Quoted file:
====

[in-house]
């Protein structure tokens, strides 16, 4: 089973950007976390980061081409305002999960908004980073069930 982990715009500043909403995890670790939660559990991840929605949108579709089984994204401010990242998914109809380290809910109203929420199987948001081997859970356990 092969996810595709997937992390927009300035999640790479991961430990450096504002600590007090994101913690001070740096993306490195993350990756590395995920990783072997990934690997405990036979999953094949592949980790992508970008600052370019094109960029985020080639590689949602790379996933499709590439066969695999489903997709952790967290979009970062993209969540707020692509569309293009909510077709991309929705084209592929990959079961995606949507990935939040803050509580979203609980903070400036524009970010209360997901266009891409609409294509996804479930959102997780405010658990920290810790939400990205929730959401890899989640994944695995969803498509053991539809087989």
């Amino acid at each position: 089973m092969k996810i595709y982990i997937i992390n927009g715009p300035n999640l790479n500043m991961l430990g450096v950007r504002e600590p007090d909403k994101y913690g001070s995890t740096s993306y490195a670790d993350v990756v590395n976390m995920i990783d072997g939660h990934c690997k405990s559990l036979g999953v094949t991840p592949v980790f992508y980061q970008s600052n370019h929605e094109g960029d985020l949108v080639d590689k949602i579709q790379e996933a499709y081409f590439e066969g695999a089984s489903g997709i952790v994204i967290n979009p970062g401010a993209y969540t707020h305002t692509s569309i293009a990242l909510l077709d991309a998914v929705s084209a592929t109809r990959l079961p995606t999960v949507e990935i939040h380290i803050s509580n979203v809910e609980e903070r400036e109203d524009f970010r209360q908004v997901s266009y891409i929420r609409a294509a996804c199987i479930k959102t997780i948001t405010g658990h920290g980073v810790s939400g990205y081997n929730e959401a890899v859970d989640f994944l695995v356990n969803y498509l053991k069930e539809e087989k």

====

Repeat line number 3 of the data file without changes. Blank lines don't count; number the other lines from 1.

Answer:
């Amino acid at each position: 089973m092969k996810i595709y982990i997937i992390n927009g715009p300035n999640l790479n500043m991961l430990g450096v950007r504002e600590p007090d909403k994101y913690g001070s995890t740096s993306y490195a670790d993350v990756v590395n976390m995920i990783d072997g939660h990934c690997k405990s559990l036979g999953v094949t991840p592949v980790f992508y980061q970008s600052n370019h929605e094109g960029d985020l949108v080639d590689k949602i579709q790379e996933a499709y081409f590439e066969g695999a089984s489903g997709i952790v994204i967290n979009p970062g401010a993209y969540t707020h305002t692509s569309i293009a990242l909510l077709d991309a998914v929705s084209a592929t109809r990959l079961p995606t999960v949507e990935i939040h380290i803050s509580n979203v809910e609980e903070r400036e109203d524009f970010r209360q908004v997901s266009y891409i929420r609409a294509a996804c199987i479930k959102t997780i948001t405010g658990h920290g980073v810790s939400g990205y081997n929730e959401a890899v859970d989640f994944l695995v356990n969803y498509l053991k069930e539809e087989k």